On September 12, 2015 while on a transit flight from South Korea, the former Chief of Defence Forces (CDF) and then Minister of Internal Affairs, Aronda Nyakairima was pronounced dead.
Aronda had been in South Korea in pursuit of the Uganda National Identity Card project when he started complaining of stomach ache to his companions. He was given pain killers in the hope he would be okay.
Aronda, however, was later discovered dead by air hostesses who had come to attend to him, in case he needed onboard refreshments.
“They found him unresponsive when they came to serve snacks and drinks, a doctor called in later pronounced Aronda dead,” a family source in 2015 confirmed.
Aronda was a workaholic, according to close friends, his successor Gen Katumba Wamala and their commander in chief President Museveni.
He single-handedly pursued the printing of the National ID project amidst criticism for deploying soldiers and several other petty reasons. The ID project had stalled for years before he took over and by the time of his death, several Ugandans had acquired their IDs.
Indeed, to justify the project was from his own hand, Aronda’s death could have stalled the ID process once again. Thus, Aronda should be a hero of whoever supports the National ID project, which lately is referred to as Ndagamuntu project.
Before the ID project, Aronda had been the CDF for 10 years, making him the longest serving CDF to date. He replaced Maj Gen James Kazini who had overseen the army take a very ‘strange direction’
Aronda took on an army that was full of ghost officers, it was plundered by intrigue and favoritism, was as well scandal and image tainted following their shambolic display in DR Congo (one of the few reasons that got Museveni to order for the arrest of his highly favored army commander – Kazini).
The soft-spoken, born again Christian in Aronda started the army on a new unified, professional and welfare-based direction.
Former Presidential aspirant and army officer Maj Gen Benon Biraro while eulogizing Aronda said: “It was during his command that UPDF got its character. He had no tribe and religion. His religion and tribe was Uganda.”
Aronda was a unifying factor even at death, he was buried by several people across the country, from Kitgum in the North, to Soroti in the East, to the Buganda region up to Rukungiri, where he was born.
A strong believer in teamwork and one who respected his predecessors, Aronda taught his officers that they need to consolidate achievements of those they succeed and as well do more to ensure those that succeed them find a stronger foundation.
“He taught many of us after he took over UPDF command from Gen James Kaziini RIP that without teamwork, we would not defeat Joseph Kony leave alone build a viable military institution that was the main focus of the commander in chief then,” Brig Charles Bakahumura said in a heavy eulogy.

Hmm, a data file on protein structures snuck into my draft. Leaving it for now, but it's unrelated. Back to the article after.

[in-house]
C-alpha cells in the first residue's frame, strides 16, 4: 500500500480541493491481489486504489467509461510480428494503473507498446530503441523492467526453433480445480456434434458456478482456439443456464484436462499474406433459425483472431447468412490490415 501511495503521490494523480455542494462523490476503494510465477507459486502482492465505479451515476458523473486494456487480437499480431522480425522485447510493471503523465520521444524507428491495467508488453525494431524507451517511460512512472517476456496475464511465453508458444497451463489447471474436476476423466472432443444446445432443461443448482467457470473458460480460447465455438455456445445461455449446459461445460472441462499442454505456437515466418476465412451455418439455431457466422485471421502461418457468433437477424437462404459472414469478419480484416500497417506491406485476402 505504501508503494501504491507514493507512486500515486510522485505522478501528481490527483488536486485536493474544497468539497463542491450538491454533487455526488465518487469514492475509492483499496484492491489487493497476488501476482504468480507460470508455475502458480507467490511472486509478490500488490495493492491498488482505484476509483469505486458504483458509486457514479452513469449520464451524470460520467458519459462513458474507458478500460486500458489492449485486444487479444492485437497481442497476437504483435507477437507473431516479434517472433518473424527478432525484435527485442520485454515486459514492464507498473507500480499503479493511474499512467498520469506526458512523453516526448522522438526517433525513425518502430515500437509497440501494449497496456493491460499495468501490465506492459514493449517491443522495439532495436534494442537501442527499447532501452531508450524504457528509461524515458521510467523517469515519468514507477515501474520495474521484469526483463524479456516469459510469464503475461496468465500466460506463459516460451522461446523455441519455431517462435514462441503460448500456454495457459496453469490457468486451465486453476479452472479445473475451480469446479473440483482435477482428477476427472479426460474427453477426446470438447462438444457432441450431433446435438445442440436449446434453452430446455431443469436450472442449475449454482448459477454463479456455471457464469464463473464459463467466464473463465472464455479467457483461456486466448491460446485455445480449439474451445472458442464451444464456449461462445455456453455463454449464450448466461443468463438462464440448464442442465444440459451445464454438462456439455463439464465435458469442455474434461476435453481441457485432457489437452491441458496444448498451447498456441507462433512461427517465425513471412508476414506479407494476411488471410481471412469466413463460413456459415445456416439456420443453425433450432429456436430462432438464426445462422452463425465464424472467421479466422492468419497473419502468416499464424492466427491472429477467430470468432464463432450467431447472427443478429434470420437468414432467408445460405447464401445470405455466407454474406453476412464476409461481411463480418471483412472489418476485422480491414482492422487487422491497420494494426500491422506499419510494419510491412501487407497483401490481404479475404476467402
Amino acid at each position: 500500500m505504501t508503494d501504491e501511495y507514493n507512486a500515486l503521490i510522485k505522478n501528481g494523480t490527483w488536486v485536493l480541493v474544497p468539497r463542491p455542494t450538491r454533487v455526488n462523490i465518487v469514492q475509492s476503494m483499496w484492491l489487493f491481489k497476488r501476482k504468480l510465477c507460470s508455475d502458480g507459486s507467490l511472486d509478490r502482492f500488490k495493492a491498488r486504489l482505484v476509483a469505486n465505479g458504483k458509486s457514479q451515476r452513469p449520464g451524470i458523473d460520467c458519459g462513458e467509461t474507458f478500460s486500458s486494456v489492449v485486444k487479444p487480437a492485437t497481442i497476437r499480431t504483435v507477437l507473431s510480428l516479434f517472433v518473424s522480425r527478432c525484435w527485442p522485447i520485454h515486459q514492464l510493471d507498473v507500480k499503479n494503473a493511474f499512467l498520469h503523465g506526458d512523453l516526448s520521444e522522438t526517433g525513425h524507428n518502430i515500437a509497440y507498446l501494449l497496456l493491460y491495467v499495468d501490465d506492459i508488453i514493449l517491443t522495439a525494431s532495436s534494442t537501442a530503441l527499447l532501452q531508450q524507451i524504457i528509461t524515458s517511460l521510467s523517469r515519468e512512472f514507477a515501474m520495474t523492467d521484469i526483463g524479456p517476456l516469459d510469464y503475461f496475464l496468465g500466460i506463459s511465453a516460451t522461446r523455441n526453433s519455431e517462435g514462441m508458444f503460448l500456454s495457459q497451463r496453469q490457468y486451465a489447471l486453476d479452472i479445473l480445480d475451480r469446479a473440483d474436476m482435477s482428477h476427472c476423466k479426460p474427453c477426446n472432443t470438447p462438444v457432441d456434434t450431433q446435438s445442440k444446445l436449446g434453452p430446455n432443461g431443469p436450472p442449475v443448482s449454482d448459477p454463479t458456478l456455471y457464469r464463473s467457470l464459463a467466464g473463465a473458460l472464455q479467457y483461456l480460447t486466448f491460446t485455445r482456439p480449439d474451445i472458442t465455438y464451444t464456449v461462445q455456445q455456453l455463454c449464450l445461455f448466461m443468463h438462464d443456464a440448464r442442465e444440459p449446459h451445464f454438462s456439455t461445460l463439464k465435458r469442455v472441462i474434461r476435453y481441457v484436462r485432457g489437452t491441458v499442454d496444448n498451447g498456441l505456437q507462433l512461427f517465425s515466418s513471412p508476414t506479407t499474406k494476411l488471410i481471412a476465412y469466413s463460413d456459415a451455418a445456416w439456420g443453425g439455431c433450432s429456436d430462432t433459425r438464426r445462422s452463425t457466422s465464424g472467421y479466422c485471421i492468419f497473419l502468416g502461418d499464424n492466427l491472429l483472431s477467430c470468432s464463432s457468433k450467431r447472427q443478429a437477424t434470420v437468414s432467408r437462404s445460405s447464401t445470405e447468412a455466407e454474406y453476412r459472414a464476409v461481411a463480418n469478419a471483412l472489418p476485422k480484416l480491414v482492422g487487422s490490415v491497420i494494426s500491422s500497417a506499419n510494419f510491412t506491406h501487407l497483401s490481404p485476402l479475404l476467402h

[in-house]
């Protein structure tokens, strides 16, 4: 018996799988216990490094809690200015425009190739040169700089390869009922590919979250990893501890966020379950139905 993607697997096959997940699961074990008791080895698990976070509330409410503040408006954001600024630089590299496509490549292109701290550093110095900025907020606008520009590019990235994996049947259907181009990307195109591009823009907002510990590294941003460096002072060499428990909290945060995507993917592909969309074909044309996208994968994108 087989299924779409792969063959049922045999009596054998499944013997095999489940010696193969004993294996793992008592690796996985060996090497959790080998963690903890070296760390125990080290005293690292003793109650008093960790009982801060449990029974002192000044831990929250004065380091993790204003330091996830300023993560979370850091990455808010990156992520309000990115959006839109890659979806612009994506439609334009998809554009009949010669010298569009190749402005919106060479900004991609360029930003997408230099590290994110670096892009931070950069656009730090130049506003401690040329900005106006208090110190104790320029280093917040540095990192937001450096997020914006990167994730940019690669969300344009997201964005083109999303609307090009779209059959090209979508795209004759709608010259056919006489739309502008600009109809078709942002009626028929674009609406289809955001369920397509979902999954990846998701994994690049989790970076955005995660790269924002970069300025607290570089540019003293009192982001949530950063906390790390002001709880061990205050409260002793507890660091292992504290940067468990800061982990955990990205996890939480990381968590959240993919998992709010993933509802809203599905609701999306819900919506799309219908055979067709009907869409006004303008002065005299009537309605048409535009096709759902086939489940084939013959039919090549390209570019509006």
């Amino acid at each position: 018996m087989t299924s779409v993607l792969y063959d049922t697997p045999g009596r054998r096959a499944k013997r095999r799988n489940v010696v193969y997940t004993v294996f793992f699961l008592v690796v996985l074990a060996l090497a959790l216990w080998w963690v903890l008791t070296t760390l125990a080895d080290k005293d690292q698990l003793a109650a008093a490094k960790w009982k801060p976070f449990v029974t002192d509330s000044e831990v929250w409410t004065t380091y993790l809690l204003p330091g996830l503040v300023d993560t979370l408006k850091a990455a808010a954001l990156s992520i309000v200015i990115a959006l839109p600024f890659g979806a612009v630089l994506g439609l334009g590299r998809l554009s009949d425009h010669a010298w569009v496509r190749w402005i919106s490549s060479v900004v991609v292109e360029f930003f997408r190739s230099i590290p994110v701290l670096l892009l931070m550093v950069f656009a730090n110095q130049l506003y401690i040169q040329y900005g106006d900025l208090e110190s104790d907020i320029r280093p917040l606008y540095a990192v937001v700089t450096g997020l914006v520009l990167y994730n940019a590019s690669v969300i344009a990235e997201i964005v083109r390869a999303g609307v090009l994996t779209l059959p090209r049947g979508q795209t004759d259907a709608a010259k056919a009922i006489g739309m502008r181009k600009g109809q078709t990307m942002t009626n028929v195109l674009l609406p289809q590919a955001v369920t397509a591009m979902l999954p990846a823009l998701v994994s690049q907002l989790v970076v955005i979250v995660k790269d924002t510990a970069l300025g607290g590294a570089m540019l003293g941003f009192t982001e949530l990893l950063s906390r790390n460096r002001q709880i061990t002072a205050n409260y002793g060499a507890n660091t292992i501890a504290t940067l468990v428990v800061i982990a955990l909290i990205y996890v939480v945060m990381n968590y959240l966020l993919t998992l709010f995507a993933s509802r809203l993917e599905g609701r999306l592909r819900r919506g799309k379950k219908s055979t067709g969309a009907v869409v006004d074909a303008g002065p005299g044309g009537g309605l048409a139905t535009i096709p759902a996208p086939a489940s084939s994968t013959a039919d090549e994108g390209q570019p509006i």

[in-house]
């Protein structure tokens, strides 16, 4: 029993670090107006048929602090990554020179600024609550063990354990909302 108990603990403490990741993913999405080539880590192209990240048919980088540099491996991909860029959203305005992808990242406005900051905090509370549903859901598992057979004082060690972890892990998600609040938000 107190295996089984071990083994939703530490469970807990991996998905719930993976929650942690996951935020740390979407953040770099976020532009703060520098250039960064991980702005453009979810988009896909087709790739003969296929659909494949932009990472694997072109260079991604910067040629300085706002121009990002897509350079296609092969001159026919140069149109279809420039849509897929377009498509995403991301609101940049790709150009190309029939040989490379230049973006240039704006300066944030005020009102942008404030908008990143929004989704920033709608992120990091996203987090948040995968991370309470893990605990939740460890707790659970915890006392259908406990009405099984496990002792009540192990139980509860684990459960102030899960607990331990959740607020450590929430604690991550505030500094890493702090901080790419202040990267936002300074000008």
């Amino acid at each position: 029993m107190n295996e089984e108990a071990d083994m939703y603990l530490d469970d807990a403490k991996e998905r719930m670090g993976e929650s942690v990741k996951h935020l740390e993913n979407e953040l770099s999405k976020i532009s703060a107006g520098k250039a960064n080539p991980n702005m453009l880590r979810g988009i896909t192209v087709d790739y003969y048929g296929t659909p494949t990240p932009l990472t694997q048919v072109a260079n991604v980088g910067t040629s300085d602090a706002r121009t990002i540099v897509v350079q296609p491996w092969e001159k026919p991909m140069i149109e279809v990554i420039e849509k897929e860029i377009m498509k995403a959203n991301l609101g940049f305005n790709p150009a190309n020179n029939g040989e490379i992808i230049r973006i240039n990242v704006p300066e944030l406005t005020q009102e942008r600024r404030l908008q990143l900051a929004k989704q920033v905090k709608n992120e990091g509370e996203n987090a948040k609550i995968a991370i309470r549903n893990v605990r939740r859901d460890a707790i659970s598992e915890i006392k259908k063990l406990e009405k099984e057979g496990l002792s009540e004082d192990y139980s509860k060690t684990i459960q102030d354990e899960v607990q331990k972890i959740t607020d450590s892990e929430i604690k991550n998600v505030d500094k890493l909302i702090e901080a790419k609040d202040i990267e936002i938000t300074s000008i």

“I believe that it was this philosophy which led to UPDF playing a leading role in both national, regional and international missions after the defeat of LRA in 2005. This, of course, did not augur well with some people who felt that he had outshined by his performance. In addition to this, he detested tribalism and corruption,” he added.
“He has been a great motivator and mentor of young and promising UPDF officers who felt disillusioned and disappointed by some elements of bad leadership within UPDF ranks. Many people young as well as old people within and outside the military can give testimony to his inspirational leadership and command skills.”
Indeed, Aronda knew that he was working with younger officers now, who would throw away their lives easily due to excitement and the likes, thus he struggled hard to ensure they saved for their welfare, hence the birth of Wazalendo savings scheme.
In the words of his successor, Gen Katumba Wamala: “I feel proud that I followed him. From a humble beginning, he was able to become a General and Minister. I am also from a humble beginning. He also taught soldiers that there is life beyond the uniform and that there is a need for preparation. So, he spent sleepless nights convincing people about the need to form Wazalendo,”
Wamala said when Aronda, who became the first Chief of Defence forces in 2003, handed him the baton, he told him that: “I leave nothing but a mountain to climb.”
“But he had laid a firm foundation on a rock. If we fail to build on this rock, we shall have let down Gen. Aronda,” he said.
The writer is a private contributor to the Nile Post